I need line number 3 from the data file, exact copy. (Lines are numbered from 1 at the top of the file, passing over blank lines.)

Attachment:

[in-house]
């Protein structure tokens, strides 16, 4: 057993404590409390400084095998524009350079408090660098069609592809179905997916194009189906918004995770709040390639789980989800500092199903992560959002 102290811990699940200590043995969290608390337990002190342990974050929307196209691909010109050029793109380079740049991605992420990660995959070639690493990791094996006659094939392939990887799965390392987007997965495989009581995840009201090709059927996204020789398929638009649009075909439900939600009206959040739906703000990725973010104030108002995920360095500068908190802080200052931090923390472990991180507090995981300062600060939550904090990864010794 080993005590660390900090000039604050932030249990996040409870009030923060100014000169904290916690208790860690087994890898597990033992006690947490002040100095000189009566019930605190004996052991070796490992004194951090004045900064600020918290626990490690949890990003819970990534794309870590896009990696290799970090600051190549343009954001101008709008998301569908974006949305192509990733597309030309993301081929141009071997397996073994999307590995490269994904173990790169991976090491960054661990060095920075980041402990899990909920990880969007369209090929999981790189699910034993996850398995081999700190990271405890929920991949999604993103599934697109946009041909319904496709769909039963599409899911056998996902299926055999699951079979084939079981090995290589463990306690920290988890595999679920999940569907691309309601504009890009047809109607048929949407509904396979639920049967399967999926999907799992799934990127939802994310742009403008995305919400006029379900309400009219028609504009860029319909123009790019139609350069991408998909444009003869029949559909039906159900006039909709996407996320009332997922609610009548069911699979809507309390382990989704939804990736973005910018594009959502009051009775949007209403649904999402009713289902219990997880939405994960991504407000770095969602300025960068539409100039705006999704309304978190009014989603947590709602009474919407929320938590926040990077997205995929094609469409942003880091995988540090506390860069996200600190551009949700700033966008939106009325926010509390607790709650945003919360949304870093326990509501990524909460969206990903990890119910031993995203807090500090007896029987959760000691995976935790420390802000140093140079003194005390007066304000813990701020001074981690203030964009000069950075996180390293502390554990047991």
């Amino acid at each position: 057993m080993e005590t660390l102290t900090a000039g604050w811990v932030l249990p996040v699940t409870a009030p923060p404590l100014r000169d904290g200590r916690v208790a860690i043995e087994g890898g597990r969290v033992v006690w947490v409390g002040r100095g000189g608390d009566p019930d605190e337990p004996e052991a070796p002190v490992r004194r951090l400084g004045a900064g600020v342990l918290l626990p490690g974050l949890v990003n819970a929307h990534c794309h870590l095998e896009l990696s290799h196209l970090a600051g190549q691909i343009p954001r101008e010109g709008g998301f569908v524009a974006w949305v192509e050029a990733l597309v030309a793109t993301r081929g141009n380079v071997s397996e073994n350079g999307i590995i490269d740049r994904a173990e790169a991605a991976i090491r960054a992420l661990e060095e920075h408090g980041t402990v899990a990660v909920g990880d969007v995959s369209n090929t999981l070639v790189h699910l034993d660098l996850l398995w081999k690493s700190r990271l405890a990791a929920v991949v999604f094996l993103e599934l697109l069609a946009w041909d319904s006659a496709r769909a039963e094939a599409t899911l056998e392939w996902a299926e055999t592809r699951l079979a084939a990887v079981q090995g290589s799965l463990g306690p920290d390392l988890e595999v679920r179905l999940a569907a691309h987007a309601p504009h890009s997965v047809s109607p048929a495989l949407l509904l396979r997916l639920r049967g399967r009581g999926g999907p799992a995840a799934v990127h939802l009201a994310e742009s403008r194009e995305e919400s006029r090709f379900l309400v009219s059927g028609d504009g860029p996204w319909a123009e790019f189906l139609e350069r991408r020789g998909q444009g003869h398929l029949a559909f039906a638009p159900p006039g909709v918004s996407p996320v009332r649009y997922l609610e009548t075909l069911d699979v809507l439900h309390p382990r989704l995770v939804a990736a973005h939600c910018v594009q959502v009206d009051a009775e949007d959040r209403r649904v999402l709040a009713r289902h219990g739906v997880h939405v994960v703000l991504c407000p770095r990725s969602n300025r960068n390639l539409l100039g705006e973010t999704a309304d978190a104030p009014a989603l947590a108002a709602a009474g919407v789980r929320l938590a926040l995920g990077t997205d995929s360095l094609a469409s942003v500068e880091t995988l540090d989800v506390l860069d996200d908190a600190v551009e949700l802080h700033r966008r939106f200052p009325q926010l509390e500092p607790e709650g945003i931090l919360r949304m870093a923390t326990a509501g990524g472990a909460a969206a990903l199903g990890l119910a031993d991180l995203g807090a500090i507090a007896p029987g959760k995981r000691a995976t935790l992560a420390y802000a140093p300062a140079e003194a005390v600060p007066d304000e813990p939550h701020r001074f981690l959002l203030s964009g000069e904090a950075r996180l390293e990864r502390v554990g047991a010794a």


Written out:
């Amino acid at each position: 057993m080993e005590t660390l102290t900090a000039g604050w811990v932030l249990p996040v699940t409870a009030p923060p404590l100014r000169d904290g200590r916690v208790a860690i043995e087994g890898g597990r969290v033992v006690w947490v409390g002040r100095g000189g608390d009566p019930d605190e337990p004996e052991a070796p002190v490992r004194r951090l400084g004045a900064g600020v342990l918290l626990p490690g974050l949890v990003n819970a929307h990534c794309h870590l095998e896009l990696s290799h196209l970090a600051g190549q691909i343009p954001r101008e010109g709008g998301f569908v524009a974006w949305v192509e050029a990733l597309v030309a793109t993301r081929g141009n380079v071997s397996e073994n350079g999307i590995i490269d740049r994904a173990e790169a991605a991976i090491r960054a992420l661990e060095e920075h408090g980041t402990v899990a990660v909920g990880d969007v995959s369209n090929t999981l070639v790189h699910l034993d660098l996850l398995w081999k690493s700190r990271l405890a990791a929920v991949v999604f094996l993103e599934l697109l069609a946009w041909d319904s006659a496709r769909a039963e094939a599409t899911l056998e392939w996902a299926e055999t592809r699951l079979a084939a990887v079981q090995g290589s799965l463990g306690p920290d390392l988890e595999v679920r179905l999940a569907a691309h987007a309601p504009h890009s997965v047809s109607p048929a495989l949407l509904l396979r997916l639920r049967g399967r009581g999926g999907p799992a995840a799934v990127h939802l009201a994310e742009s403008r194009e995305e919400s006029r090709f379900l309400v009219s059927g028609d504009g860029p996204w319909a123009e790019f189906l139609e350069r991408r020789g998909q444009g003869h398929l029949a559909f039906a638009p159900p006039g909709v918004s996407p996320v009332r649009y997922l609610e009548t075909l069911d699979v809507l439900h309390p382990r989704l995770v939804a990736a973005h939600c910018v594009q959502v009206d009051a009775e949007d959040r209403r649904v999402l709040a009713r289902h219990g739906v997880h939405v994960v703000l991504c407000p770095r990725s969602n300025r960068n390639l539409l100039g705006e973010t999704a309304d978190a104030p009014a989603l947590a108002a709602a009474g919407v789980r929320l938590a926040l995920g990077t997205d995929s360095l094609a469409s942003v500068e880091t995988l540090d989800v506390l860069d996200d908190a600190v551009e949700l802080h700033r966008r939106f200052p009325q926010l509390e500092p607790e709650g945003i931090l919360r949304m870093a923390t326990a509501g990524g472990a909460a969206a990903l199903g990890l119910a031993d991180l995203g807090a500090i507090a007896p029987g959760k995981r000691a995976t935790l992560a420390y802000a140093p300062a140079e003194a005390v600060p007066d304000e813990p939550h701020r001074f981690l959002l203030s964009g000069e904090a950075r996180l390293e990864r502390v554990g047991a010794a």